# how to apply non-standard day conditions to the Standard Atmosphere?

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#### Buckeye

##### Well-Known Member
TRF Supporter
Modeling gurus:

The simulators apply launch site conditions (temp, pressure, latitude, sometimes humidity) to the US Standard Atmosphere model. I am trying to duplicate that, for the troposphere only. I've Googled the hell out of this, and the best I can figure to do is:

1. Compute the standard atmosphere as a function of altitude, using standard sea level T0 = 288.15 K and P0 = 101325 Pa. I am using the hydrostatic equations here:

https://en.wikipedia.org/wiki/Density_of_air

2. Then, simply apply the difference between the launch site T,P and T0, P0 to the results as a constant offset. Use the corrected T,P vs. altitude to then compute density, speed of sound, etc.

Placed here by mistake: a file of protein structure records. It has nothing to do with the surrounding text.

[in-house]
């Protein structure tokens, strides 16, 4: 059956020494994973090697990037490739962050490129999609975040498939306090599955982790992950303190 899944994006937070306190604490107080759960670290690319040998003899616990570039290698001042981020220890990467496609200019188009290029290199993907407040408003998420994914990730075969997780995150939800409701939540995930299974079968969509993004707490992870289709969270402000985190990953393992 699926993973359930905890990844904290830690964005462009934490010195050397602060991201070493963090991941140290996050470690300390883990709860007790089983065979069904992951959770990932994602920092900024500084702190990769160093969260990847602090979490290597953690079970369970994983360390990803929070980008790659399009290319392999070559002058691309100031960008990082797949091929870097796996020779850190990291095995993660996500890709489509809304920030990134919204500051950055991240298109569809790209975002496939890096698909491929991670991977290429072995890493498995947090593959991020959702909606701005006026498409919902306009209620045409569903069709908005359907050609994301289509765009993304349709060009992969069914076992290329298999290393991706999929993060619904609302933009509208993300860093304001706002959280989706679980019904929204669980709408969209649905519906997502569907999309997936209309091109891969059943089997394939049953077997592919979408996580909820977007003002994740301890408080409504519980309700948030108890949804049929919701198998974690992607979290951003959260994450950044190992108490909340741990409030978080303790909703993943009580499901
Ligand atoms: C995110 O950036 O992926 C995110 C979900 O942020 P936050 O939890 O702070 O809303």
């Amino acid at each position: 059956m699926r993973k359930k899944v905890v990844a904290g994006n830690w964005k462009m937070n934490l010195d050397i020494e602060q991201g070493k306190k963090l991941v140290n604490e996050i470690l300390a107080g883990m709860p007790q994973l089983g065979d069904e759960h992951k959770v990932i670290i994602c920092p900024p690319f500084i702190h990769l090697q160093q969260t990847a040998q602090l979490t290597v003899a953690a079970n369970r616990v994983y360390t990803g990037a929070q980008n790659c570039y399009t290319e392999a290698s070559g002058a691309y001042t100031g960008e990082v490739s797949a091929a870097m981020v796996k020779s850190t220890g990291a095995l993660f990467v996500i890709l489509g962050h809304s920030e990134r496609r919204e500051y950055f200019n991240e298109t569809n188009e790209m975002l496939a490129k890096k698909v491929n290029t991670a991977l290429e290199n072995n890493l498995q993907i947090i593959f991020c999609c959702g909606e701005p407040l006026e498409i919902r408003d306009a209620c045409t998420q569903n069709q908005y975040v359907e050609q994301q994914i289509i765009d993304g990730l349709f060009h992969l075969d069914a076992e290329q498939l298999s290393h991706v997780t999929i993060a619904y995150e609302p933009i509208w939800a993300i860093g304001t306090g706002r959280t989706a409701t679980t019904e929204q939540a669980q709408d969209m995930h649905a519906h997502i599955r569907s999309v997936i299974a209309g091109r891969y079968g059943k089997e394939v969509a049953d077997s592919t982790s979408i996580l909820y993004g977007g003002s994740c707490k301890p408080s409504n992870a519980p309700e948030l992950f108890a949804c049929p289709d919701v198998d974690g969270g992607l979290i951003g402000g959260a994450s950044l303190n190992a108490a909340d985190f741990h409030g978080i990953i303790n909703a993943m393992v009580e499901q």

With this method, I can duplicate this calculator with the temperature deviation:

https://www.digitaldutch.com/atmoscalc/index.htm

I assume the same would apply to pressure deviation, but I can't find any calculators that do that.

Am I on the right track?

The only really accurate way to handle this is with measured data because the air column can deviate quite a lot from the standard model and there is no way to predict that deviation from just ground level measurements. Short of performing those measurements yourself, the best you can hope for is to find sounding data from a site/time close to the launch.

I fiddled around with use sounding data to correct RDAS data.

The only really accurate way to handle this is with measured data because the air column can deviate quite a lot from the standard model and there is no way to predict that deviation from just ground level measurements. Short of performing those measurements yourself, the best you can hope for is to find sounding data from a site/time close to the launch.

I fiddled around with use sounding data to correct RDAS data.

That sounding data is pretty cool. Thanks. Sure, actual sounding measurements are best. I am just trying to figure out how RS, OR, RA account for local ground-level conditions in the standard model equations.

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